Away from Toy Story, though, Randy Newman's music is as forgettable as the main characters. Take the beautiful Princess Atta, for example. There's almost nothing distinctive about her. Unless you count her younger sister, Dot. The only tiny antling who believes in Flik's crazy contraptions (he's an inventor, by the way), she spends most of her time saying cute things, jumping up and down, and being voiced by Hayden Panettier. Yes, that's right: Hayden Panettiere was in A Bug's Life.


They're the same person. Honest.


But if it's sexy voices you're after, you can't get much better than the villain of the piece. Leader of the grasshoppers that attack the ant colony every year and steal their harvest, Hopper is a big, mean insect with a cruel line in pithy putdowns. Which is why he's played by Kevin Spacey.



Kevin hams it up as Hopper ("Excuse me? Do you think I'm stupid? Do I look STUPID to you?"), selling the evil insect vibe with his snide sarcasm and seductive growling.

As a contrast, Lasseter and Stanton bring in the comic relief pretty early on with a bunch of oddball circus bugs. It's just a shame that they're not very funny. Lots of one-liners full flat and when they're not perfoming their circus tricks, it gets a little tiring. There's the fat one, the thin one, the tiny one, the stupid one. It's like they took Timon and Pumbaa from The Lion King and multiplied them by four.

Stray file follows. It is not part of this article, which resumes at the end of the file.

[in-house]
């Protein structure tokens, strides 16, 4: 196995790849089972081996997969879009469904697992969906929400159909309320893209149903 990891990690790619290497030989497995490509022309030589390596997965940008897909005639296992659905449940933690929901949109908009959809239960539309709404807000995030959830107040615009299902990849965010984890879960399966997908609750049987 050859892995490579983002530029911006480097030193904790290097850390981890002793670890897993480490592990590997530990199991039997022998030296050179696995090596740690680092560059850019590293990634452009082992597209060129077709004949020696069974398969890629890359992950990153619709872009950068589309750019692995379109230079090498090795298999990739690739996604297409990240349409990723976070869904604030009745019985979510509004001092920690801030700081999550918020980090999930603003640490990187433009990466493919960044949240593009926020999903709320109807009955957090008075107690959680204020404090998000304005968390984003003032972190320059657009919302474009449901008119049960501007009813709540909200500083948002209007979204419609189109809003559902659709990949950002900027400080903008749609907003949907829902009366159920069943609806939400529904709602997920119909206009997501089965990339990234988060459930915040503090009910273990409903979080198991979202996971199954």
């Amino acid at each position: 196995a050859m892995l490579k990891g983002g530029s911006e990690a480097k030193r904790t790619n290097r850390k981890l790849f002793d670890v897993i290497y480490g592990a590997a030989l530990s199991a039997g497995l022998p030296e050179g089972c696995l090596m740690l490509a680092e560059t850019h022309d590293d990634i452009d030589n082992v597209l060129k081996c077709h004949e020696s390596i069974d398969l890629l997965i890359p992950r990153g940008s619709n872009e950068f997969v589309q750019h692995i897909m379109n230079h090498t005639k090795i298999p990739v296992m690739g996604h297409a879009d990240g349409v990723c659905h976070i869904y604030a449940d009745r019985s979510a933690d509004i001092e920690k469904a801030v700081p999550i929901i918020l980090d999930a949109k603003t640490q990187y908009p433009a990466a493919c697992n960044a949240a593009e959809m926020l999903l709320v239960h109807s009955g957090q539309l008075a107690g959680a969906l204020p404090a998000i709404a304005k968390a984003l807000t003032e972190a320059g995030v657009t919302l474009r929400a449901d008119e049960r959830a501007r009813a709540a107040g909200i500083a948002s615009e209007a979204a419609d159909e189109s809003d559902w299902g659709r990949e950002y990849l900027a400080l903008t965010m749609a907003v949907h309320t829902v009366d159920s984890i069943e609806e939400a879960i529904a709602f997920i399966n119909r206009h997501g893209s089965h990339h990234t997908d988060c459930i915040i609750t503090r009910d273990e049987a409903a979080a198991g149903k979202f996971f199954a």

Mistaken for strong warrior types, the circus performers are recriuted by Flik to protect the colony from their evil grasshopping overlords. In other words, it's exactly the same plot as Chicken Run - a similarity that gets even stronger when they hatch a plan to build a giant bird.

Of course, Chicken Run didn't come along for another two years. But instead of proving A Bug's Life to be an influential classic, it somehow ends up just highlighting how much better Aardman's take on the idea is.

It falls to supporting cast member David Hyde Pierce to come up with the genuine laughs, voicing a world-weary stick insect with an eye for physical humour.




Ok, it's harsh to completely dismiss Pixar's early film. Every now and then, there's a joke that hits the proverbial insect right on the antennae. But mostly this is just bland, unmemorable stuff.

So Disney were smart after all to include those other bits on the VHS tape. Who knew a VHS could be saved by special features? Without them (Phil Collins aside), it might not be worth buying A Bug's Life on video at all.

At the very least, it's a chance to own the excellent Geri's Game for less a quid (if you buy it on VHS from your local Oxfam like a smart, charitable person).



And if that doesn't rock your boat, there's always Randy Newman to keep you going.



And before you ask, yes - that was totally worth posting twice.


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  • chicken run
  • dave foley
  • disney
  • hayden panettiere
  • home videos